Today, the Scottish Medicines Consortium (SMC) has approved the use of Tisagenlecleucel-T (brand name Kymriah) to be funded for use on the NHS in Scotland. It will be available for B-cell acute lymphoblastic leukaemia (B-ALL) patients aged 25 or less, who have refractory disease or have relapsed following a transplant or two or more other therapies. Kymriah is a brand of chimeric antigen receptor (CAR) T-cell therapy. It is manufactured by Novartis and was the first CAR-T therapy to be approved in the UK when it was approved for use in England in November 2018.
CAR-T therapy, also called adoptive T cell therapy, is a type of immunotherapy, meaning parts of the immune system are used as a treatment. Immunotherapy usually uses parts of the immune system made in other animals or in a laboratory, such as antibodies. CAR-T cell therapy is brand new and innovative, involving the harvesting of patient’s own immune cells from their body to be used in the treatment. The cells are taken from the body, edited to be more effective at fighting the cancerous cells, then returned to the patient’s blood to start fighting the cells. The process tailors the treatment to each patient and therefore the cost can be high.
ALL is a type of leukaemia that affects your lymphocytes, which is the collective name for the blood cells called B and T cells. These cells go through many stages of development before they become cells that can work properly in your immune system. ALL happens because the cells have not developed properly, so your bone marrow and blood fills with immature cells that cannot protect you. ALL can affect either B or T cells, but B-ALL is more common in adults. CAR-T cell therapy, as mentioned above, requires working T cells from the patient’s body, which is why it has been approved for B-ALL patients only (i.e. only their B cells are developing incorrectly).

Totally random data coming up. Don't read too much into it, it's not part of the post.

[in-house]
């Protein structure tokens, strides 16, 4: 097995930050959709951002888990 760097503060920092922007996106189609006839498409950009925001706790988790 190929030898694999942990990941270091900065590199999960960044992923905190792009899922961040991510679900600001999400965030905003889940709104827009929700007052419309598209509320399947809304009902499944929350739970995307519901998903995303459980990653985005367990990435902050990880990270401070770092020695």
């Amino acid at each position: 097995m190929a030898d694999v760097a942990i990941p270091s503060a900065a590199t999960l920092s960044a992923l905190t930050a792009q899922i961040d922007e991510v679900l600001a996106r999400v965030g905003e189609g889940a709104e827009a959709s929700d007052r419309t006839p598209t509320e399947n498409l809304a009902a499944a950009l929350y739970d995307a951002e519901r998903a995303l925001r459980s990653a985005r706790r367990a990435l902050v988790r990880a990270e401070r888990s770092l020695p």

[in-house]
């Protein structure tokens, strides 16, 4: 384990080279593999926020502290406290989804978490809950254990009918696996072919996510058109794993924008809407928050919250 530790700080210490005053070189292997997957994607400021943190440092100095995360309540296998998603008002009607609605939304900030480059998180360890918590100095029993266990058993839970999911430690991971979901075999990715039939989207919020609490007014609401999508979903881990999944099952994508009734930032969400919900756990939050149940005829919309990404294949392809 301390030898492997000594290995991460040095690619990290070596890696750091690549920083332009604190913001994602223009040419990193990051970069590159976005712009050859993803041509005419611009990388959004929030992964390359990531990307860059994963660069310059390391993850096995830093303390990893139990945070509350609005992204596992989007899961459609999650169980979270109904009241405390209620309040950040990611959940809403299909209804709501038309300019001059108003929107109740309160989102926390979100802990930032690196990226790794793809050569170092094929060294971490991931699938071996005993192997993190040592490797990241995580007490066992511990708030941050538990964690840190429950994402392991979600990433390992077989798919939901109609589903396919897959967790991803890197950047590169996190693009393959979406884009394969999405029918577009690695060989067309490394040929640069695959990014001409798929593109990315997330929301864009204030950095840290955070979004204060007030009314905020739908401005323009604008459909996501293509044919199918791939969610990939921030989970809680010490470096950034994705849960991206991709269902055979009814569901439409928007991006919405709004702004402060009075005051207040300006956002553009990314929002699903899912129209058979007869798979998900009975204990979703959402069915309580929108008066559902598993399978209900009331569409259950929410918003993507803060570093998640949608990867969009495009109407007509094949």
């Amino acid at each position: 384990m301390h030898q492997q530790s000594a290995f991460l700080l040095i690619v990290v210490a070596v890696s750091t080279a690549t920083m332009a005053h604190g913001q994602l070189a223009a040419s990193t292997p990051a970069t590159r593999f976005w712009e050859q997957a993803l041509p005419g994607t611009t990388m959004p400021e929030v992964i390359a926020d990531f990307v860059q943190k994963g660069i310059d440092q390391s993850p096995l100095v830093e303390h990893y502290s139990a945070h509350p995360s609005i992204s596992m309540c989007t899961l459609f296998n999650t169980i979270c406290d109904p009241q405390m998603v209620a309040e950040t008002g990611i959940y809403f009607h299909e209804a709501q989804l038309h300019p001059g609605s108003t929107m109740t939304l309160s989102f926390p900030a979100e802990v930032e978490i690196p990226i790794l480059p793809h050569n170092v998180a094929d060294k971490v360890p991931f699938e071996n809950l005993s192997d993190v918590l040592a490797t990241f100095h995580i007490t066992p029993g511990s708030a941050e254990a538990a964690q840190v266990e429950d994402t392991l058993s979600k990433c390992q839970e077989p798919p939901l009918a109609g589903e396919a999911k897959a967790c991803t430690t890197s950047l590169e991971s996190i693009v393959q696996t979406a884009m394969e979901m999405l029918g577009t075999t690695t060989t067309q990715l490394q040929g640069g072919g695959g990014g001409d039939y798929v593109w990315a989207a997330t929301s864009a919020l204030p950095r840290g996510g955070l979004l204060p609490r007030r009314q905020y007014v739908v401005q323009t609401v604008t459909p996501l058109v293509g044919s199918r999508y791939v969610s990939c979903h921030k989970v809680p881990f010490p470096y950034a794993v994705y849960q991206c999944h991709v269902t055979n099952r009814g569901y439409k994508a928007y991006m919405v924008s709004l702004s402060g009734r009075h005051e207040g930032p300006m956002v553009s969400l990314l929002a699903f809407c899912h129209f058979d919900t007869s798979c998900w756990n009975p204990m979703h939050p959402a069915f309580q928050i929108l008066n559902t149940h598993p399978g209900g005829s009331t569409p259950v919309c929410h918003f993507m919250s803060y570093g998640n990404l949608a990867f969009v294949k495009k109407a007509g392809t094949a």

There can be some severe side effects, but the treatment is approved here for use where B-ALL patients have tried other therapies, which may have less severe side effects, but they have not worked. Despite the severe side effects, the SMC approved Kymriah due to the high success rate of the treatment. In the clinical trial data that was submitted to the SMC, 81% of B-ALL patients achieved remission of their disease three months after treatment with Kymriah.
At the time of approval in England, the Head of NHS England described Kymriah as a “true game changer”. Our Patient Advocacy Director, Zack Pemberton-Whiteley, said of today’s SMC decision: “CAR-T therapy is promising, with curative potential for acute lymphoblastic leukaemia patients who have exhausted most alternative treatments. We are glad that SMC has chosen to fund Kymriah so patients are able to access this important new treatment as soon as possible and wherever they live in the UK.”